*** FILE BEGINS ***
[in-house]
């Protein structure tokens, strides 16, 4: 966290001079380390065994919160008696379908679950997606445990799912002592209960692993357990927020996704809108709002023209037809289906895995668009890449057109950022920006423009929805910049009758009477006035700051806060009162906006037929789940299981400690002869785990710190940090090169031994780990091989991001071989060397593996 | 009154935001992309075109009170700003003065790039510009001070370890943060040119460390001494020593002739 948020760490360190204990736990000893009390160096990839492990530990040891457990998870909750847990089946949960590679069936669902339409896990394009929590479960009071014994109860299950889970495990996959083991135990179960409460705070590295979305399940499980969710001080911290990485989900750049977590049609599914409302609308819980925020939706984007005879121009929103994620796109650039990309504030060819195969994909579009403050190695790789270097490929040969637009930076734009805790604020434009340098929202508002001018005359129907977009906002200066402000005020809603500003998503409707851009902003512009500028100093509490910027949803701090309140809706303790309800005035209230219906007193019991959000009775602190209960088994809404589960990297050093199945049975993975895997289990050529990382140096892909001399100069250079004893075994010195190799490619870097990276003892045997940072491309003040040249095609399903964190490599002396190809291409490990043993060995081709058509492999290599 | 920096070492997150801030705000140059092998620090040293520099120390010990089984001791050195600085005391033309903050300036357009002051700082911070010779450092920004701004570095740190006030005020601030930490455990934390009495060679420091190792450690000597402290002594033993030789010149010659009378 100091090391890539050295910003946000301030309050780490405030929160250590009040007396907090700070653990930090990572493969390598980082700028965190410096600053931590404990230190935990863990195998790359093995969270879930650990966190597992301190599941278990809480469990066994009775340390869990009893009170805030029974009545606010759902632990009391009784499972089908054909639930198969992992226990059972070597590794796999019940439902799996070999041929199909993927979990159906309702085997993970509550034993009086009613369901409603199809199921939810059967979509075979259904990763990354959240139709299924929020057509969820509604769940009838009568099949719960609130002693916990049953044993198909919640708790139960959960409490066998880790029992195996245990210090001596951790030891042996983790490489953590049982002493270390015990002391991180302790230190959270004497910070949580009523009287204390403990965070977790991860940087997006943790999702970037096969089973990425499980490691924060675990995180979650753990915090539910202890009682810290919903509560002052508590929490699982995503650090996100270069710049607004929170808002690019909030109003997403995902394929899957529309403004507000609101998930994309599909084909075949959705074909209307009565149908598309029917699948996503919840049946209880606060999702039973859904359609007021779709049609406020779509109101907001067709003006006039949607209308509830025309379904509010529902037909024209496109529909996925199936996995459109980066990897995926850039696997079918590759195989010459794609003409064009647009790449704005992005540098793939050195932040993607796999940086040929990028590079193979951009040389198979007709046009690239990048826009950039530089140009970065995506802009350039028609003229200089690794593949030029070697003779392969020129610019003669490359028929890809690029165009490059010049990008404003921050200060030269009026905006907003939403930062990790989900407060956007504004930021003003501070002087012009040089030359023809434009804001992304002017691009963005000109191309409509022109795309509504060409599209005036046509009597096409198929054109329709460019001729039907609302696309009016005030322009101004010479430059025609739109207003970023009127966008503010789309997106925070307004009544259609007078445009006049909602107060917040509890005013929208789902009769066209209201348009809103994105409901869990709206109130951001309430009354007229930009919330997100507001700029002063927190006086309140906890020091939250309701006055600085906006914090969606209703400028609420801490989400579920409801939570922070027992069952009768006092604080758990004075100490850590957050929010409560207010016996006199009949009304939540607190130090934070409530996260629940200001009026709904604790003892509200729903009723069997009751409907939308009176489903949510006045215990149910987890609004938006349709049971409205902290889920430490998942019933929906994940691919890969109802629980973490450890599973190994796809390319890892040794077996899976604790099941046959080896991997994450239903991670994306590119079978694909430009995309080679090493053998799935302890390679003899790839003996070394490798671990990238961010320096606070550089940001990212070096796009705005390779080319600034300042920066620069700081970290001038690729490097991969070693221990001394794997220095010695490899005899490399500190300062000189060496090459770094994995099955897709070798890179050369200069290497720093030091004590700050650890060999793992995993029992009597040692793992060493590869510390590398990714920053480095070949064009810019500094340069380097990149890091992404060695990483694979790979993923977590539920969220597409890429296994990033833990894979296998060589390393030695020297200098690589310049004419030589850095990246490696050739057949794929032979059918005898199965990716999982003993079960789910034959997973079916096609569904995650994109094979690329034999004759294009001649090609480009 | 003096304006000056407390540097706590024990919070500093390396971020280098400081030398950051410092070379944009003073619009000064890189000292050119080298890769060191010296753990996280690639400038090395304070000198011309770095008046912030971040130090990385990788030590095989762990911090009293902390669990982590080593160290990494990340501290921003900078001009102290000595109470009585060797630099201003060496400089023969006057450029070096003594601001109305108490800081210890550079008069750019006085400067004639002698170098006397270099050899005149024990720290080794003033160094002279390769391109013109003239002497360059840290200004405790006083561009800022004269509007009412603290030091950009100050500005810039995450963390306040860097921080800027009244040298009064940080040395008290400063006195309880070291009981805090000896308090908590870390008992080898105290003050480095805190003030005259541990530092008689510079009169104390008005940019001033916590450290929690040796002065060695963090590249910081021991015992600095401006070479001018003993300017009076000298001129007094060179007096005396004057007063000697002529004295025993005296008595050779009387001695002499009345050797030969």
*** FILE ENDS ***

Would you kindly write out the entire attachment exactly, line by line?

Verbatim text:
[in-house]
């Protein structure tokens, strides 16, 4: 966290001079380390065994919160008696379908679950997606445990799912002592209960692993357990927020996704809108709002023209037809289906895995668009890449057109950022920006423009929805910049009758009477006035700051806060009162906006037929789940299981400690002869785990710190940090090169031994780990091989991001071989060397593996 | 009154935001992309075109009170700003003065790039510009001070370890943060040119460390001494020593002739 948020760490360190204990736990000893009390160096990839492990530990040891457990998870909750847990089946949960590679069936669902339409896990394009929590479960009071014994109860299950889970495990996959083991135990179960409460705070590295979305399940499980969710001080911290990485989900750049977590049609599914409302609308819980925020939706984007005879121009929103994620796109650039990309504030060819195969994909579009403050190695790789270097490929040969637009930076734009805790604020434009340098929202508002001018005359129907977009906002200066402000005020809603500003998503409707851009902003512009500028100093509490910027949803701090309140809706303790309800005035209230219906007193019991959000009775602190209960088994809404589960990297050093199945049975993975895997289990050529990382140096892909001399100069250079004893075994010195190799490619870097990276003892045997940072491309003040040249095609399903964190490599002396190809291409490990043993060995081709058509492999290599 | 920096070492997150801030705000140059092998620090040293520099120390010990089984001791050195600085005391033309903050300036357009002051700082911070010779450092920004701004570095740190006030005020601030930490455990934390009495060679420091190792450690000597402290002594033993030789010149010659009378 100091090391890539050295910003946000301030309050780490405030929160250590009040007396907090700070653990930090990572493969390598980082700028965190410096600053931590404990230190935990863990195998790359093995969270879930650990966190597992301190599941278990809480469990066994009775340390869990009893009170805030029974009545606010759902632990009391009784499972089908054909639930198969992992226990059972070597590794796999019940439902799996070999041929199909993927979990159906309702085997993970509550034993009086009613369901409603199809199921939810059967979509075979259904990763990354959240139709299924929020057509969820509604769940009838009568099949719960609130002693916990049953044993198909919640708790139960959960409490066998880790029992195996245990210090001596951790030891042996983790490489953590049982002493270390015990002391991180302790230190959270004497910070949580009523009287204390403990965070977790991860940087997006943790999702970037096969089973990425499980490691924060675990995180979650753990915090539910202890009682810290919903509560002052508590929490699982995503650090996100270069710049607004929170808002690019909030109003997403995902394929899957529309403004507000609101998930994309599909084909075949959705074909209307009565149908598309029917699948996503919840049946209880606060999702039973859904359609007021779709049609406020779509109101907001067709003006006039949607209308509830025309379904509010529902037909024209496109529909996925199936996995459109980066990897995926850039696997079918590759195989010459794609003409064009647009790449704005992005540098793939050195932040993607796999940086040929990028590079193979951009040389198979007709046009690239990048826009950039530089140009970065995506802009350039028609003229200089690794593949030029070697003779392969020129610019003669490359028929890809690029165009490059010049990008404003921050200060030269009026905006907003939403930062990790989900407060956007504004930021003003501070002087012009040089030359023809434009804001992304002017691009963005000109191309409509022109795309509504060409599209005036046509009597096409198929054109329709460019001729039907609302696309009016005030322009101004010479430059025609739109207003970023009127966008503010789309997106925070307004009544259609007078445009006049909602107060917040509890005013929208789902009769066209209201348009809103994105409901869990709206109130951001309430009354007229930009919330997100507001700029002063927190006086309140906890020091939250309701006055600085906006914090969606209703400028609420801490989400579920409801939570922070027992069952009768006092604080758990004075100490850590957050929010409560207010016996006199009949009304939540607190130090934070409530996260629940200001009026709904604790003892509200729903009723069997009751409907939308009176489903949510006045215990149910987890609004938006349709049971409205902290889920430490998942019933929906994940691919890969109802629980973490450890599973190994796809390319890892040794077996899976604790099941046959080896991997994450239903991670994306590119079978694909430009995309080679090493053998799935302890390679003899790839003996070394490798671990990238961010320096606070550089940001990212070096796009705005390779080319600034300042920066620069700081970290001038690729490097991969070693221990001394794997220095010695490899005899490399500190300062000189060496090459770094994995099955897709070798890179050369200069290497720093030091004590700050650890060999793992995993029992009597040692793992060493590869510390590398990714920053480095070949064009810019500094340069380097990149890091992404060695990483694979790979993923977590539920969220597409890429296994990033833990894979296998060589390393030695020297200098690589310049004419030589850095990246490696050739057949794929032979059918005898199965990716999982003993079960789910034959997973079916096609569904995650994109094979690329034999004759294009001649090609480009 | 003096304006000056407390540097706590024990919070500093390396971020280098400081030398950051410092070379944009003073619009000064890189000292050119080298890769060191010296753990996280690639400038090395304070000198011309770095008046912030971040130090990385990788030590095989762990911090009293902390669990982590080593160290990494990340501290921003900078001009102290000595109470009585060797630099201003060496400089023969006057450029070096003594601001109305108490800081210890550079008069750019006085400067004639002698170098006397270099050899005149024990720290080794003033160094002279390769391109013109003239002497360059840290200004405790006083561009800022004269509007009412603290030091950009100050500005810039995450963390306040860097921080800027009244040298009064940080040395008290400063006195309880070291009981805090000896308090908590870390008992080898105290003050480095805190003030005259541990530092008689510079009169104390008005940019001033916590450290929690040796002065060695963090590249910081021991015992600095401006070479001018003993300017009076000298001129007094060179007096005396004057007063000697002529004295025993005296008595050779009387001695002499009345050797030969």